You can say what you want about horror film producer William Castle. Go ahead, call him a hack, call him a B-movie mogul, call him a gimmick-grabber. But I'll bet he had a lot of fun making movies like 'Mr. Sardonicus.' I know I had a lot of fun watching it.
In 1880, a famous London doctor is called to a creepy castle on an urgent mission. Sir Robert the doctor receives a letter from his former lover, now married to Count Sardonicus. She instructs the doctor to hurry; something terrible is about to happen.
Sir Robert arrives to find a strange castle occupied by a one-eyed servant named Krull, Sir Robert's beautiful former lover, and of course Count Sardonicus, whom we see introduced wearing a mask. Hmmmmmm. A creepy castle, a locked door, screams from remote parts of the castle, an eccentric Count in a mask...What OTHER cliches do we need?
Sure, the cliches are abundant and the sets are nothing to impress your friends with, but the acting is generally good. The story is not believable, but we pretty much know that going in. We don't expect much, but when we get to one of the film's several creepy moments, we feel as if we've gotten our money's worth. Plus the patented William Castle Gimmick is firmly in place: The Punishment Poll, in which audience members decide whether the villain receives mercy or more punishment. (Of course Castle only shot ONE ending. In the DVD extras we learn how ridiculous it would have been to shoot two endings, poll the audience, then send a message up to the projectionist's booth to tell him which reel to show for the ending. But it's still fun!)
'Mr. Sardonicus' is not a great horror film, but it doesn't really set out to be one. But it is a fun, campy, competent entry in the early 60's horror genre. I'll take it any day over 'Scream 5' or 'I Could Care Less What You Did Last Summer.'
89 minutes in glorious black and white
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Format: DVD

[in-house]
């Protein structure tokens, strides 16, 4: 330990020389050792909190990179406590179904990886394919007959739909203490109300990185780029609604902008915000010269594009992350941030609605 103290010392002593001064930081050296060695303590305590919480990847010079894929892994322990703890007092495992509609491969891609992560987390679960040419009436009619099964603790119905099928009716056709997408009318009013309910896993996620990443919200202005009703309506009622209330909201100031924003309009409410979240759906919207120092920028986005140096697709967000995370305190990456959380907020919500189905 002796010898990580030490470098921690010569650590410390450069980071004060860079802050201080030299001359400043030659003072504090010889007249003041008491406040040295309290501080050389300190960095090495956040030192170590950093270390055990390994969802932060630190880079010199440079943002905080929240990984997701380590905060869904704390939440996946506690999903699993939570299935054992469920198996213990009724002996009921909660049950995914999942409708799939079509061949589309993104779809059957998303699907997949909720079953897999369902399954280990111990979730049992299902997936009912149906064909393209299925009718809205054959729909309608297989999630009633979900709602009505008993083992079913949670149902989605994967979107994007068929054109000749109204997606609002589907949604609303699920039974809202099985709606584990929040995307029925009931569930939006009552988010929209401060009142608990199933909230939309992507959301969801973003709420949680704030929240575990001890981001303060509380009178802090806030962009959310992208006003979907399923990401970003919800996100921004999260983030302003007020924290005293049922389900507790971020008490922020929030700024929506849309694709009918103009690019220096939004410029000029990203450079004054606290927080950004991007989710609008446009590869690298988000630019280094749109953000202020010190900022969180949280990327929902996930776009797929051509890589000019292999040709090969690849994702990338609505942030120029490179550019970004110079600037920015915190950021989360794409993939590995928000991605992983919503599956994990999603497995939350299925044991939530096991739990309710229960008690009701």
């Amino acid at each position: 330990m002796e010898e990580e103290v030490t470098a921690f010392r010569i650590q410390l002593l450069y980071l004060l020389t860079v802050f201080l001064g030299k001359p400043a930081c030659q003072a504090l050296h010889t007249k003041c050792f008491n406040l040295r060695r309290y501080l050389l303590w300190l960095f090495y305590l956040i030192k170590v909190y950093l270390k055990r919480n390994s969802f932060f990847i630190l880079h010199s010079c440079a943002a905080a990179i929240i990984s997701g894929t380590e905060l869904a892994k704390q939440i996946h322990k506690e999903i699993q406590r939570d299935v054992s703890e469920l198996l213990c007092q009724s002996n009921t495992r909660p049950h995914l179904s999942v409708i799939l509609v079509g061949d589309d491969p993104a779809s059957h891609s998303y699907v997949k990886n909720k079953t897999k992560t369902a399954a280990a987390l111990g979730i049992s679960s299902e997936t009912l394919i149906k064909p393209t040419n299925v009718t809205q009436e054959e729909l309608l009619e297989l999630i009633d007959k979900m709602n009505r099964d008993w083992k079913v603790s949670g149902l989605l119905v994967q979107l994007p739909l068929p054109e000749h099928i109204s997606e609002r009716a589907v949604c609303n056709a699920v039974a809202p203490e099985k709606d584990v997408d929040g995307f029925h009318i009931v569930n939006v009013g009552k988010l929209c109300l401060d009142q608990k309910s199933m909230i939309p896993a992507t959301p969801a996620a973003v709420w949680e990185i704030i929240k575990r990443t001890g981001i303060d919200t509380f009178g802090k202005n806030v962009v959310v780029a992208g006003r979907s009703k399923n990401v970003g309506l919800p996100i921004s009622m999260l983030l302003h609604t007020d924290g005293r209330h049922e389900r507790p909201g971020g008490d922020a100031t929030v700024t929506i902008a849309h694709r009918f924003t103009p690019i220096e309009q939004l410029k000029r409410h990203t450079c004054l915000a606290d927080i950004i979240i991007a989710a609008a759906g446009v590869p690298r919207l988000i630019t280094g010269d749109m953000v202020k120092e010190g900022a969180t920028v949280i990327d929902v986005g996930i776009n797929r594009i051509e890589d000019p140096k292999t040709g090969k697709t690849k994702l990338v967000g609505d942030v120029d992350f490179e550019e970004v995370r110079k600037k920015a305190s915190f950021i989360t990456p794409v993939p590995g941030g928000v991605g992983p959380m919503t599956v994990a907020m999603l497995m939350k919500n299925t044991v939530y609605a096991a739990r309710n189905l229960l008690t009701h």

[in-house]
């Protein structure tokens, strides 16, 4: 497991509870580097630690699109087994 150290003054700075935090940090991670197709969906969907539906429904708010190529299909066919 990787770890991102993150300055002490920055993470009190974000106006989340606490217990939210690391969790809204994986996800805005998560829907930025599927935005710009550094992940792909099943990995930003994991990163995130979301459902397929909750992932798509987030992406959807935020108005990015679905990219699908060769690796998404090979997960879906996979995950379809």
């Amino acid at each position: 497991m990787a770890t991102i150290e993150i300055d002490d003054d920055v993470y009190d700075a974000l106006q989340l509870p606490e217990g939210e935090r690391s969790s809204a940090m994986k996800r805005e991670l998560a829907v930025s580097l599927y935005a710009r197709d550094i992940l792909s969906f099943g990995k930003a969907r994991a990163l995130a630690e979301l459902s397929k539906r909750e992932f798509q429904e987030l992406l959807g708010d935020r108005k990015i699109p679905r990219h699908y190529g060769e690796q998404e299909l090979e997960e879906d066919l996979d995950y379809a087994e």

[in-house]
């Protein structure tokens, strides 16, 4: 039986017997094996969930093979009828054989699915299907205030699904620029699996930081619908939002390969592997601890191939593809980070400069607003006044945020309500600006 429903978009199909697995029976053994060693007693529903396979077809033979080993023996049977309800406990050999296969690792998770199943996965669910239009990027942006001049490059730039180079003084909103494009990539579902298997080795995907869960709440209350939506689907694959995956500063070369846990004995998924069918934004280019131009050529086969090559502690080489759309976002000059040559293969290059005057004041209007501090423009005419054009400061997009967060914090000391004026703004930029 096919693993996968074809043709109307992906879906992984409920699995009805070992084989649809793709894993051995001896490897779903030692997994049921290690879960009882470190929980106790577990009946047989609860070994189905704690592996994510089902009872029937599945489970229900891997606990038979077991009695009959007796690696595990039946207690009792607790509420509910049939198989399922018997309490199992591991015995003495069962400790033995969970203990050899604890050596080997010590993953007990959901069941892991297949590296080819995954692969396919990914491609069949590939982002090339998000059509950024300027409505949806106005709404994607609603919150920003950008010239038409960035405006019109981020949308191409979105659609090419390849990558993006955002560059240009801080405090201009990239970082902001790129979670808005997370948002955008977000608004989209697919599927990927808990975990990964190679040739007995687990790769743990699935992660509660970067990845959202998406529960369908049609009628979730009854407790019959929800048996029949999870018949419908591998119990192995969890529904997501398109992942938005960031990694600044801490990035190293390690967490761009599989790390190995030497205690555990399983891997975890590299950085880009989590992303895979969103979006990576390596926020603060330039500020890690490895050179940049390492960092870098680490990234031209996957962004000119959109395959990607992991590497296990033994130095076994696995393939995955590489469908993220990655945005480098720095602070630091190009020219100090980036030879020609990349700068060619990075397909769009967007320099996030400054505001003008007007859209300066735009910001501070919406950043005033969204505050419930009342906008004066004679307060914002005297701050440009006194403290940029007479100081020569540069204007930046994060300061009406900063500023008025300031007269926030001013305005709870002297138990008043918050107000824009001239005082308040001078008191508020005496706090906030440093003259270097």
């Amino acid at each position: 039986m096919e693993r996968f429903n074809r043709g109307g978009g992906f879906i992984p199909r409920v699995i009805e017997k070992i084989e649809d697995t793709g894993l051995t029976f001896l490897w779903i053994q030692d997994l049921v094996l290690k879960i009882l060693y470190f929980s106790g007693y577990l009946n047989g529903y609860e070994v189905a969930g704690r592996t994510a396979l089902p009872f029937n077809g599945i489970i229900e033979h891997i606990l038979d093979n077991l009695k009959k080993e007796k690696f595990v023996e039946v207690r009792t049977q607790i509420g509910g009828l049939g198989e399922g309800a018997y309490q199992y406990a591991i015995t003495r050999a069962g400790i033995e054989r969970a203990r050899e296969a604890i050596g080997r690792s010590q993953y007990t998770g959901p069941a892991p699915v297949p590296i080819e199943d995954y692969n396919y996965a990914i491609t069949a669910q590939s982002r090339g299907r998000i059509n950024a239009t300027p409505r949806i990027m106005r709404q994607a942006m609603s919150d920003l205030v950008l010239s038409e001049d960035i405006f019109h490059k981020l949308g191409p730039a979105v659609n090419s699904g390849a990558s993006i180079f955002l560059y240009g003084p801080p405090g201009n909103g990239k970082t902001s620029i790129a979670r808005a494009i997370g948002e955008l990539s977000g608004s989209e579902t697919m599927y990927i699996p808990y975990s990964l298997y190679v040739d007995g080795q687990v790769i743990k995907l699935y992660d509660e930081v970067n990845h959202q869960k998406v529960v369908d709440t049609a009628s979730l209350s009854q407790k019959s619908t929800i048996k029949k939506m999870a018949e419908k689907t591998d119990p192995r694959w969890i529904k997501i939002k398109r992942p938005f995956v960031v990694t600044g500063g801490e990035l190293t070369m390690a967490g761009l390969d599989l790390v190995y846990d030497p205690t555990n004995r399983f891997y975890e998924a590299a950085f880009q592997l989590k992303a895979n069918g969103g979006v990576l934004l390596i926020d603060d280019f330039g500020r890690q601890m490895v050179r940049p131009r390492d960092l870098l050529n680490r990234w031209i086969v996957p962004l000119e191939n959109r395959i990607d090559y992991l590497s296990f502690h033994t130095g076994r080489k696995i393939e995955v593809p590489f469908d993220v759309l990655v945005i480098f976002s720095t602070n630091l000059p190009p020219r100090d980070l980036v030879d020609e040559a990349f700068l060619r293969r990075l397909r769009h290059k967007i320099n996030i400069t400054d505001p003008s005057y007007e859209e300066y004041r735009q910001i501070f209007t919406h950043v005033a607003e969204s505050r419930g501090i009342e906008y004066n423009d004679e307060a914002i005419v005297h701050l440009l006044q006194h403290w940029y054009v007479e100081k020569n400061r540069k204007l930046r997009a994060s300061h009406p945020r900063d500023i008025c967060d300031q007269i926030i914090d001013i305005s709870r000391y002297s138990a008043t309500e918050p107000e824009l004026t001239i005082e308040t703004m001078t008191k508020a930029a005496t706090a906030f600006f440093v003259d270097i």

Mr. Sardonicus is adapted from the short story which originally appeared in Playboy magazine, titled, simply, "Sardonicus." Sardonicus's father had purchased a lottery ticket, and after his death, the family discovered it was the winning ticket, which had been buried along with the father...despite being poor, they would not even consider going into the grave and despoiling it to get the ticket, but Sardonicus had less qualms about this and went to the grave in the "dead of night" (what else?)and dug up the grave and opened the casket and found the ticket. The sight of his father's corpse so traumatized him, his own face became set in a rictus, and thus began the Sardonicus we meet at his castle, obtained, as was his entire fortune, by the monetary fulcrum provided by the lottery ticket. He had persuaded a sensitive and beautiful young lady to marry him; he had befriended her at a resort and her parents suddenly died and she found herself alone in the world except for the "kindly" Sardonicus. Her old friend, the London doctor, comes to the castle and discovers all is not well between the two, and also the reason he has been invited. Sardonicus wishes to have a normal visage, and this is the purview of the London doctor. The ending is wonderful, and satisfying, and the story so unusual and interesting, it transports us to the time and the atmosphere so eloquently described in the story and now in the film. Very entertaining and well worth a look. If you read the story you will find it interesting to note that despite the writing style, reminiscent of Victorian Gothic, it is relatively contemporary, having been written in the 1960s. Sidenote: There is a legend in Central Europe that Gypsies sometimes disfigured their own children by cutting their mouths from ear to ear in a grotesque, permanent smile to evoke pity in passersby for begging purposes...